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LOVEKYN, JOHN (d. 1368), lord mayor of London, was descended from an ancient Surrey family. Edward Lovekyn, citizen of London, but a native of Kingston, built a chapel in that parish in 1305 (Manning and Bray, History of Surrey, i. 350). He and his brother (apparently Robert) also left lands and rents for the endowment there of various family obits. John is described in letters patent of 26 Edw. III as the son of Edward, but in the register of Bishops Stratford as the son and heir of Robert. He re-endowed the family chapel in 1352 with two messuages in the parish of St. Michael, Crooked Lane, of the yearly value of 4l.

A wealthy man, he carried on an extensive merchandise in salted or stock fish, and traded much abroad. In 1358 he claimed as a citizen of London the right to bring a freight of sea-coal from Newcastle to London free of custom (Cal. of Letters from the Mayor and Corporation of London, 1350–70, p. 94). In 1365 he successfully protested through the mayor and aldermen to the authorities of Nieuport in Flanders against the seizure of a cargo of red herrings which he and his agents at Great ‘Jernemouth’ were importing to London (ib. pp. 97–8, 134; cf. ib. p. 139).

He first lived in the parish of St. Mary-at-Hill, in a house afterwards occupied by his ‘servant,’ the famous Sir William Walworth [q. v.], ‘in the narrow way leading to Treyers warfe’ (Thomson, Chronicles of London Bridge, p. 258). Early in Edward III's reign he removed to the parish of St. Michael, Crooked Lane, where his large mansion in Thames Street looked on to the Thames between Oyster-gate and Ebb-gate by the bridge foot. Lovekyn brought with him his fellow-tradesmen, and the locality became known as Stockfishmongers' Row. Lovekyn's mansion descended to Walworth, and subsequently to Henry Preston, citizen and stockfishmonger, who left it in 1434 to the Fishmongers' Company for their hall.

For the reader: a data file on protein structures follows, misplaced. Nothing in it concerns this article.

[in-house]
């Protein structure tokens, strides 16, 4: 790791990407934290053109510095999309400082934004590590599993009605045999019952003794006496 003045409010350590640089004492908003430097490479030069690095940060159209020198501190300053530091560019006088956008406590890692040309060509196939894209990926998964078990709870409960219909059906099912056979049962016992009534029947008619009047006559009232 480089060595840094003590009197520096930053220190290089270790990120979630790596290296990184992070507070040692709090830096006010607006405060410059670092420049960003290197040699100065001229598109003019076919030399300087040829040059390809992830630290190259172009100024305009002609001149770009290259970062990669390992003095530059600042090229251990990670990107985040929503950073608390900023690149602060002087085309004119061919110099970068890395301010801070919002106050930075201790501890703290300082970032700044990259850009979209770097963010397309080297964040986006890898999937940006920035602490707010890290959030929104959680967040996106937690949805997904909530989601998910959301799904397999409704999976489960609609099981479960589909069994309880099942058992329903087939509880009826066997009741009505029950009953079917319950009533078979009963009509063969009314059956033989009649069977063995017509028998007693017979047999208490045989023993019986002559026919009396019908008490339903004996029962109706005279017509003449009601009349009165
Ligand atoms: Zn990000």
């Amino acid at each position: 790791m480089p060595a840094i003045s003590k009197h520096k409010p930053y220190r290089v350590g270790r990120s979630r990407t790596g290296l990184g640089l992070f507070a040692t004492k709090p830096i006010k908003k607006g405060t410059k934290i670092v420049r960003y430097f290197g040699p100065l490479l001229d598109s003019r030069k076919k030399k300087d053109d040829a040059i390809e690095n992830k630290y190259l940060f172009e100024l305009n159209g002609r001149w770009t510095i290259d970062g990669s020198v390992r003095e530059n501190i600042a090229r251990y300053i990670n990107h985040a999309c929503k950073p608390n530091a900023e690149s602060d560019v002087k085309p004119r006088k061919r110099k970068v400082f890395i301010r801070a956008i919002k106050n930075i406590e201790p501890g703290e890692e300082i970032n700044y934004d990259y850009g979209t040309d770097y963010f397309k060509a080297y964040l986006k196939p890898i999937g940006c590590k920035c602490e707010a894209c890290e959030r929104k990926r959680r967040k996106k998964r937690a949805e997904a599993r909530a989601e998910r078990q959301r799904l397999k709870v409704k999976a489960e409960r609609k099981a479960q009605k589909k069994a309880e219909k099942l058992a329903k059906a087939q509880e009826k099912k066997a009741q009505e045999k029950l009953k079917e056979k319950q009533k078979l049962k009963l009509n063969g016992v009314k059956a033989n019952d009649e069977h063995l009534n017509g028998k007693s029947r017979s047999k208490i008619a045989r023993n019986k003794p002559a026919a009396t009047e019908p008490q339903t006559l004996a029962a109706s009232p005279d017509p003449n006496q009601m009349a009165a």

Lovekyn was alderman of Bridge ward, became sheriff in 1342, and was one of the representatives of the city in parliament in 1347–8, and again in 1365. He was four times lord mayor, viz. in 1348, 1358, 1365, and 1366. He owed his third tenure of office to the direct appointment of the king on 21 Jan. 1365–6, in place of Adam of Bury, who was discharged by a royal order, although he had been re-elected after serving as mayor in the previous year. In 1338 he contributed the large sum of 200l. towards the loan of 20,000l. granted by the city to Edward III for his expedition to France.

Lovekyn benefited his ancestral home at Kingston-on-Thames by building and endowing in 1367 a hospital called Magdalen's. He was also the second founder of the church of St. Michael, Crooked Lane, which he entirely rebuilt at his own cost (Newcourt, Repertorium, i. 484). According to Leland, he founded St. Michael's College, in connection with the church (Itinerary, vi. 24). Stow says that Walworth was the founder, ‘peradventure for John Lofkin his master’ (Herbert, History of St. Michael's, p. 125).

Lovekyn died on 4 Aug. 1368 (Weever, Funerall Monuments, p. 410), and was buried in the choir of St. Michael's, Crooked Lane, under a handsome tomb, with images of himself and his wife in alabaster. Stow relates that Lovekyn's monument was removed, and a flat stone of grey marble, garnished with plates of copper, substituted. The brass plate containing his epitaph in three Latin verses found its way to Walkern Church, Hertfordshire, where it served as a palimpsest brass inside the church for Richard Humberstone, who died in 1581. Both Lovekyn's and Walworth's monuments were restored by the Fishmongers' Company in 1562, with the addition of an English inscription in doggerel verse (ib.) In the original Latin inscription Lovekyn is erroneously said to have died in 1370. His will, dated 25 July 1368, was enrolled in the court of hustings on 11 Nov. 1368 (Cal. of Hustings Wills, pt. ii. pp. 117–18). He appears to have possessed, besides his house in Thames Street, other houses further east towards Billingsgate, and property in St. Martin's Vintry, Crooked Lane, Candlewick Street, Oyster Hull, and Tower Street.

Lovekyn was twice married, but left no issue.

[Herbert's Hist. of the Livery Companies, ii. 53–8; Hist. and Antiquities of the Parish and Church of St. Michael, Crooked Lane; Notices of John Lovekyn. by John Gough Nichols and A. Heales in London and Middlesex Archæological Society's Trans. iii. 133–7, and vi. 341–70.]

C. W-h.

LOVEL. [See also Lovell.]

LOVEL, PHILIP (d. 1259), treasurer and justice, was, according to Burke, second son of John Lovel of Minster Lovel, Oxfordshire, and Tichmarsh, Northamptonshire, third baron Lovel by tenure; his mother was Aliva, daughter of Alan Basset of Mursdewall, Surrey. Philip Lovel entered the service of Roger de Quency, earl of Winchester, who was lord of Galloway and constable of Scotland in right of his wife. He became the earl's steward in Galloway, and in this capacity won the friendship of Alexander II and his queen (Matt. Paris, v. 270). Afterwards he